The U.S. Secret Service apprehended a man who was flying a small drone Thursday afternoon in a park outside the White House, a violation of federal aviation rules.
Secret Service spokesman Brian Leary said the drone, about the size of an iPad, was flying at about 100 feet over Lafayette Park, which is just across Pennsylvania Avenue from the north fence of the White House.
Leary said the operator was detained and asked to land the device. He said the man complied and that the officers recovered the drone in the park. The Washington Metropolitan Police Department swept the drone and declared it safe.
Leary said the man was turned over to the U.S. Park Police.
The incident occurred shortly after 1 p.m. and placed the White House on lockdown for more than an hour. President Barack Obama was away at the time, hosting a meeting with Persian Gulf leaders in the Maryland presidential retreat of Camp David.
From a photograph released by the Secret Service, the drone appeared to be a Parrot BeBop drone, which is equipped with a high-definition camera for capturing video and photographs and is sold commercially for between $500 and $900.
The drone can stream images back to its remote controller over a wireless connection, allowing it to be flown for up to 11 minutes at speeds up to 45 miles per hour even outside the operator's field of vision. Its engines are powerful enough to carry just under one-half pound of extra equipment.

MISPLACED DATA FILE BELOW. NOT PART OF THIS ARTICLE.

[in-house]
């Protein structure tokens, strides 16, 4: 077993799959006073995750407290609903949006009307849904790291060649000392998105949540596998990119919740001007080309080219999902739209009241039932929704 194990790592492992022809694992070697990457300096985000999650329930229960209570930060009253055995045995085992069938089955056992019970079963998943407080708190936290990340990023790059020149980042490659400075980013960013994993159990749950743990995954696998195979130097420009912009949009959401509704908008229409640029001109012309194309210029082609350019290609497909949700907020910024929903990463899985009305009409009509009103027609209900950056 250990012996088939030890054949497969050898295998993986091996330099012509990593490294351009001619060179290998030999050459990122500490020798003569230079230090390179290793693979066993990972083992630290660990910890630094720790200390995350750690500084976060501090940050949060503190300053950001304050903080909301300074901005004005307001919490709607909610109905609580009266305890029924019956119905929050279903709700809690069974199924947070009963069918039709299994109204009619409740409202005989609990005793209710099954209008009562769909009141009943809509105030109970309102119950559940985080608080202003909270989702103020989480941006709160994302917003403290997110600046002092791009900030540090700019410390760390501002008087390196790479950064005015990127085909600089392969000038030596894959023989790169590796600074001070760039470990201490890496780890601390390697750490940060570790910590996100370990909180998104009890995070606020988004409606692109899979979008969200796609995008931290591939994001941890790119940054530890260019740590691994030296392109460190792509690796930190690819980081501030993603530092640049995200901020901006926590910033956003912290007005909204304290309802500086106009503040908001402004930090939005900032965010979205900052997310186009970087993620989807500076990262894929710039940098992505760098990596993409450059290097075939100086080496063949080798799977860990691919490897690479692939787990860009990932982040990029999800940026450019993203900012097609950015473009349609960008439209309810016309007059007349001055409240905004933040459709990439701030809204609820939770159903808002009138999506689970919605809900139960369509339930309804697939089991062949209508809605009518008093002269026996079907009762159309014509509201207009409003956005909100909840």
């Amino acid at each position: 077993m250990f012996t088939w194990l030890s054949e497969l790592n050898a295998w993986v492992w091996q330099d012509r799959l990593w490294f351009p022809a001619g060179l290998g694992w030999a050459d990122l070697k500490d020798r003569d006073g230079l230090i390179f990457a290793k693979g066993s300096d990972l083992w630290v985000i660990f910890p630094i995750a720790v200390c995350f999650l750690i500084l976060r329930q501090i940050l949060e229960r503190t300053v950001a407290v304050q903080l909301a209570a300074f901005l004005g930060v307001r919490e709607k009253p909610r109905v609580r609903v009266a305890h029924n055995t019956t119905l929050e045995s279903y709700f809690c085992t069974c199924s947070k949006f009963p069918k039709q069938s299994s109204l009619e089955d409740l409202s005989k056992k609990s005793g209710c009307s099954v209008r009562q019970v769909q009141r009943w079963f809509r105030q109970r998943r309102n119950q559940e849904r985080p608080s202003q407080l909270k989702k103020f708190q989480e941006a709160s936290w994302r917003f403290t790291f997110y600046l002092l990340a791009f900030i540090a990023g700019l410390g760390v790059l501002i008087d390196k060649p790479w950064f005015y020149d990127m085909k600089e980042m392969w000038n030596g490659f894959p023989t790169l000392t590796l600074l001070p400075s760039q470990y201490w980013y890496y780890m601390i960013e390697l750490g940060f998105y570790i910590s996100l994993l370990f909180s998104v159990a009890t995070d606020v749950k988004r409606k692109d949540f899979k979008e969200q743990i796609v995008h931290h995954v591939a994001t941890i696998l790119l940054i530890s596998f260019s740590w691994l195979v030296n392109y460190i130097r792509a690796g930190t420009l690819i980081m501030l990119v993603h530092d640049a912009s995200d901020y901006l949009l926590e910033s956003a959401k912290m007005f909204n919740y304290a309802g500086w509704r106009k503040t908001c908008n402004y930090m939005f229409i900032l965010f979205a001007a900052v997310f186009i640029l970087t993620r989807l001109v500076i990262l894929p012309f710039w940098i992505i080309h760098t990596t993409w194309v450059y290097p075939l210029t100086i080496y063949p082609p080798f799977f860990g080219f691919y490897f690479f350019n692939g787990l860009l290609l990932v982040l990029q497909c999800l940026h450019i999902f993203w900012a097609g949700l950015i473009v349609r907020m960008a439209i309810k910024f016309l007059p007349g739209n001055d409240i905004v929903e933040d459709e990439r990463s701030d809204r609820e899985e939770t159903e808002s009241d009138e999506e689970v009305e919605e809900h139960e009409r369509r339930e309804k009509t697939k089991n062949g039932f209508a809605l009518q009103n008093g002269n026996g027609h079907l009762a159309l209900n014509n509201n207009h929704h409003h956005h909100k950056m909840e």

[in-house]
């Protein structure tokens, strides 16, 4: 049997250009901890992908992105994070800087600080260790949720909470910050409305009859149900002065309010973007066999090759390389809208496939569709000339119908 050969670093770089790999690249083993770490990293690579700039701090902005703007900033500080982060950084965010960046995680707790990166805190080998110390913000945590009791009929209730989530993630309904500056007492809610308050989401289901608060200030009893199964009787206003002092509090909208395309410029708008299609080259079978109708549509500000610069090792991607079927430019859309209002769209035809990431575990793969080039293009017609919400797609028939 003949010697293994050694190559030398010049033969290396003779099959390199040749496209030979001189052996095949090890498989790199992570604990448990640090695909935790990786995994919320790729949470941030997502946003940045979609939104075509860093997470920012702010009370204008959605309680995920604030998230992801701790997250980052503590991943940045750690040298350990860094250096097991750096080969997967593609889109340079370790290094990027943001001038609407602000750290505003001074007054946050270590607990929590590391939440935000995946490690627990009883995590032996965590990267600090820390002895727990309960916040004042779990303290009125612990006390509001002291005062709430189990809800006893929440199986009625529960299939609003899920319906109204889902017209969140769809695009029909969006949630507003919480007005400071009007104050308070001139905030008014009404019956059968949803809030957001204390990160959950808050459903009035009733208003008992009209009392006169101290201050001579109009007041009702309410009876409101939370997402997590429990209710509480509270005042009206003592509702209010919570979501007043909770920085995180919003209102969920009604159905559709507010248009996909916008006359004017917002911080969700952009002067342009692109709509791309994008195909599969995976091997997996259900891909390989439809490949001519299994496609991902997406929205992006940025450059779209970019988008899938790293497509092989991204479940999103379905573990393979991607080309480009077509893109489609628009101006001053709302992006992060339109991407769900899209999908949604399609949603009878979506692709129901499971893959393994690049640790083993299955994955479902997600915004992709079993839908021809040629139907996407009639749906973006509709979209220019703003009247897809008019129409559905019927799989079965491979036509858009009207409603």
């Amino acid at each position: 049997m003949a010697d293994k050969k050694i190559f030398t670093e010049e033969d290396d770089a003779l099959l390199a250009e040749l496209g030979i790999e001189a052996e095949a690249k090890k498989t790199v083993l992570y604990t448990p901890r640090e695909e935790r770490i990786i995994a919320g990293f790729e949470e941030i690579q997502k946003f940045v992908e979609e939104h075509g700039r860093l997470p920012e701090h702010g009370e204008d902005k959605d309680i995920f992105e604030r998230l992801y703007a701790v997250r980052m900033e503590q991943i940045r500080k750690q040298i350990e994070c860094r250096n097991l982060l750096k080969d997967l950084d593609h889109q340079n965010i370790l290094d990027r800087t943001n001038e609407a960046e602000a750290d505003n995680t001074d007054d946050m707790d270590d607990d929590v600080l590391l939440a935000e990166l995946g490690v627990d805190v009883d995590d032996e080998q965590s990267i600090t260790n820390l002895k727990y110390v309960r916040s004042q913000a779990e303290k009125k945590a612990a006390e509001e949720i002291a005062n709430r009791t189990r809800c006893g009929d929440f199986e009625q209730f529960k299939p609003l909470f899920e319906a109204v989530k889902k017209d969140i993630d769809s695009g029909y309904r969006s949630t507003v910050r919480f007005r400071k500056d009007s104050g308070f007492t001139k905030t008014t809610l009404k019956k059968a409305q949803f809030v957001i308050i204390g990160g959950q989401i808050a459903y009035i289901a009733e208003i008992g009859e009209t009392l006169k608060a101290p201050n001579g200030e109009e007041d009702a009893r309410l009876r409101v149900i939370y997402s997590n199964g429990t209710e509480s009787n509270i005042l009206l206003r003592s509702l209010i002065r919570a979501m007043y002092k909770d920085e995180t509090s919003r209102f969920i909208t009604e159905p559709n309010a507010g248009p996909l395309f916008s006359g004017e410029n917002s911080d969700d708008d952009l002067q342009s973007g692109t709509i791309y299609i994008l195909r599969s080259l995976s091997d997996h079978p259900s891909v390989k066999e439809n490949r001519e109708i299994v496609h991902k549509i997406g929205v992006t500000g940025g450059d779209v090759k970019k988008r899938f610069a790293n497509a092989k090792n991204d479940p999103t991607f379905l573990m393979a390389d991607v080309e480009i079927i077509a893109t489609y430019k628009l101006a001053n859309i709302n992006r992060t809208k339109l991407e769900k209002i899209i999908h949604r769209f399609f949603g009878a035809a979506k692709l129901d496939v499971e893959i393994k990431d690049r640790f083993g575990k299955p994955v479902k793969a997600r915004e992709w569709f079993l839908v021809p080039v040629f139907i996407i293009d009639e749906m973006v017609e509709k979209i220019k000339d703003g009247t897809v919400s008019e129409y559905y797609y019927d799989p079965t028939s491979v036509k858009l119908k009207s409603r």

The incident occurred just one day after the Federal Aviation Administration launched an information campaign to remind the public that Washington and communities within a 15-mile radius of Ronald Reagan Washington National Airport are part of a "No Drone Zone." Those rules were adopted after the Sept. 11 attacks.
"Anyone visiting the D.C. area should leave their drone at home," FAA Administrator Michael Huerta said in a statement Wednesday.
Thursday's event comes nearly four months after a quadcopter drone piloted by an off-duty U.S. intelligence employee landed on the White House lawn. The Secret Service said at the time that the landing appeared to be accidental and not a security threat.
The incident led the agency to focus more attention on drone-related security issues.